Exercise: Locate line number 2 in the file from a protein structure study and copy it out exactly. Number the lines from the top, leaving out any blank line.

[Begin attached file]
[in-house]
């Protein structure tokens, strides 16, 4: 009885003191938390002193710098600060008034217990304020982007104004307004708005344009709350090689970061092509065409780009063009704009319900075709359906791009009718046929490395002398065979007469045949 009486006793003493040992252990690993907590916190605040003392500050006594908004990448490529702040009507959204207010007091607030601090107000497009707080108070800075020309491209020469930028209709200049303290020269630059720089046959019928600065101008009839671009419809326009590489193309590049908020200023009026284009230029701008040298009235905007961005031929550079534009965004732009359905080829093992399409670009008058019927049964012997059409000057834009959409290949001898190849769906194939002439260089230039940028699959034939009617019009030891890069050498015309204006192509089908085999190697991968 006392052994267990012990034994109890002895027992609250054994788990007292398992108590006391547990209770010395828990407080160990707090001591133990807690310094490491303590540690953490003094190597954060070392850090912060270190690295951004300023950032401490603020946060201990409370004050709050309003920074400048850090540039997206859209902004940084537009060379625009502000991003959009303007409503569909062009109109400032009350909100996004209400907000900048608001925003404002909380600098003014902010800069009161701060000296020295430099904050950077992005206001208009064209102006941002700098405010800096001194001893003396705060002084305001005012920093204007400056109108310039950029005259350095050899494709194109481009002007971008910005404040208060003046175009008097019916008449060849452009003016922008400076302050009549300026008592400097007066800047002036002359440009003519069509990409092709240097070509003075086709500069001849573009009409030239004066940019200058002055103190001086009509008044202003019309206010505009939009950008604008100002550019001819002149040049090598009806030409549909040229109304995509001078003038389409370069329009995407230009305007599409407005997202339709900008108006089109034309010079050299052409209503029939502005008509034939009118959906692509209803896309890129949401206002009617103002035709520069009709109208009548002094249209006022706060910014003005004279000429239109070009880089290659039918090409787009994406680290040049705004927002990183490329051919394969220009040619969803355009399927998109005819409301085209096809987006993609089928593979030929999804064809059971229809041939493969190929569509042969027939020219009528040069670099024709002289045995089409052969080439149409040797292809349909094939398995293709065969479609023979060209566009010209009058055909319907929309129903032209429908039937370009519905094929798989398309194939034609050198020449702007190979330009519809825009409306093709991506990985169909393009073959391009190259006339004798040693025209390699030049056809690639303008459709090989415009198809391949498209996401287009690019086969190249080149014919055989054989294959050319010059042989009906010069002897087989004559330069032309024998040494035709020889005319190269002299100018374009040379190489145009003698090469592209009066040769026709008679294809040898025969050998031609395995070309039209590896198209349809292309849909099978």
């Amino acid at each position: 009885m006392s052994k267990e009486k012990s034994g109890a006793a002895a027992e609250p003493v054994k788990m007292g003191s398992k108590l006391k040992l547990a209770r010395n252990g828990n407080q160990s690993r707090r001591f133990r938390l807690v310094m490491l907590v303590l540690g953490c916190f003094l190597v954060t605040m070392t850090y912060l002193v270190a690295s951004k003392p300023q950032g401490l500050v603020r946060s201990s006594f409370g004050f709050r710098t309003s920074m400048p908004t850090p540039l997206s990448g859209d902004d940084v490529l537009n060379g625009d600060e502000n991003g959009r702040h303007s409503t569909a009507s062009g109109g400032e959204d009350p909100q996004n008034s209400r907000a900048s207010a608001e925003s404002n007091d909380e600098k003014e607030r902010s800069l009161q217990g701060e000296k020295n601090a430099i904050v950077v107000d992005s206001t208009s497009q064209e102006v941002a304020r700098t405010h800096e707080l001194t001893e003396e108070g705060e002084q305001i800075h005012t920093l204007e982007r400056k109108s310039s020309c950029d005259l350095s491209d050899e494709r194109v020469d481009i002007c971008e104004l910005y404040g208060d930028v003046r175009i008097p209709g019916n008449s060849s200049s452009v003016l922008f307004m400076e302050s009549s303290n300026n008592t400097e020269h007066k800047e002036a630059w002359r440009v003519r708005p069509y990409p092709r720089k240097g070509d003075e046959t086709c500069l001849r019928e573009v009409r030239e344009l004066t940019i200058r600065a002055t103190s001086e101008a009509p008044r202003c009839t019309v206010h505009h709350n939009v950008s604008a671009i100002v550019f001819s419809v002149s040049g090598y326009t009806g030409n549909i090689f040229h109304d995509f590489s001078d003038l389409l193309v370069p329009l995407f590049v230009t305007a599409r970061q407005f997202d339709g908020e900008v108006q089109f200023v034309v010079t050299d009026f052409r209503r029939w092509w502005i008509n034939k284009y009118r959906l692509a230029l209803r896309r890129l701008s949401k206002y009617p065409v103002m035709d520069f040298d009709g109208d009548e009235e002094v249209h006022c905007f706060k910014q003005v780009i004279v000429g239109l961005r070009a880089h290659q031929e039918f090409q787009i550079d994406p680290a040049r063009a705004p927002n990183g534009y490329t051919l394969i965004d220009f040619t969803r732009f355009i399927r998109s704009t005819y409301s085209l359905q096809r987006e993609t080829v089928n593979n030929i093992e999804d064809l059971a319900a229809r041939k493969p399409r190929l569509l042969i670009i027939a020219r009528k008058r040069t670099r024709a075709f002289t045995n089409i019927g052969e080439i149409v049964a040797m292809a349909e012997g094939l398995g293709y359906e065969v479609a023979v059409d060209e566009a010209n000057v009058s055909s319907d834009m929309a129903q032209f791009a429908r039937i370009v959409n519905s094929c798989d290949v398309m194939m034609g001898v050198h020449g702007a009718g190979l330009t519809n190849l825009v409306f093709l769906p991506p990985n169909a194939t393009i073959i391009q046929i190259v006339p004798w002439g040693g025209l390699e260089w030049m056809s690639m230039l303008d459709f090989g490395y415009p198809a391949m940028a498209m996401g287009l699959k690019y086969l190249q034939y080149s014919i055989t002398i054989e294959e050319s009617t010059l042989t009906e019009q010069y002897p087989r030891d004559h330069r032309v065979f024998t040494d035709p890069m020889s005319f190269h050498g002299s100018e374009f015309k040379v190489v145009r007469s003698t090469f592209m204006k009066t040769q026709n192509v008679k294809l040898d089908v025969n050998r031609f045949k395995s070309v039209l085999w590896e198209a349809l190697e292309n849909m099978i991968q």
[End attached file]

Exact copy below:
């Protein structure tokens, strides 16, 4: 009885003191938390002193710098600060008034217990304020982007104004307004708005344009709350090689970061092509065409780009063009704009319900075709359906791009009718046929490395002398065979007469045949 009486006793003493040992252990690993907590916190605040003392500050006594908004990448490529702040009507959204207010007091607030601090107000497009707080108070800075020309491209020469930028209709200049303290020269630059720089046959019928600065101008009839671009419809326009590489193309590049908020200023009026284009230029701008040298009235905007961005031929550079534009965004732009359905080829093992399409670009008058019927049964012997059409000057834009959409290949001898190849769906194939002439260089230039940028699959034939009617019009030891890069050498015309204006192509089908085999190697991968 006392052994267990012990034994109890002895027992609250054994788990007292398992108590006391547990209770010395828990407080160990707090001591133990807690310094490491303590540690953490003094190597954060070392850090912060270190690295951004300023950032401490603020946060201990409370004050709050309003920074400048850090540039997206859209902004940084537009060379625009502000991003959009303007409503569909062009109109400032009350909100996004209400907000900048608001925003404002909380600098003014902010800069009161701060000296020295430099904050950077992005206001208009064209102006941002700098405010800096001194001893003396705060002084305001005012920093204007400056109108310039950029005259350095050899494709194109481009002007971008910005404040208060003046175009008097019916008449060849452009003016922008400076302050009549300026008592400097007066800047002036002359440009003519069509990409092709240097070509003075086709500069001849573009009409030239004066940019200058002055103190001086009509008044202003019309206010505009939009950008604008100002550019001819002149040049090598009806030409549909040229109304995509001078003038389409370069329009995407230009305007599409407005997202339709900008108006089109034309010079050299052409209503029939502005008509034939009118959906692509209803896309890129949401206002009617103002035709520069009709109208009548002094249209006022706060910014003005004279000429239109070009880089290659039918090409787009994406680290040049705004927002990183490329051919394969220009040619969803355009399927998109005819409301085209096809987006993609089928593979030929999804064809059971229809041939493969190929569509042969027939020219009528040069670099024709002289045995089409052969080439149409040797292809349909094939398995293709065969479609023979060209566009010209009058055909319907929309129903032209429908039937370009519905094929798989398309194939034609050198020449702007190979330009519809825009409306093709991506990985169909393009073959391009190259006339004798040693025209390699030049056809690639303008459709090989415009198809391949498209996401287009690019086969190249080149014919055989054989294959050319010059042989009906010069002897087989004559330069032309024998040494035709020889005319190269002299100018374009040379190489145009003698090469592209009066040769026709008679294809040898025969050998031609395995070309039209590896198209349809292309849909099978």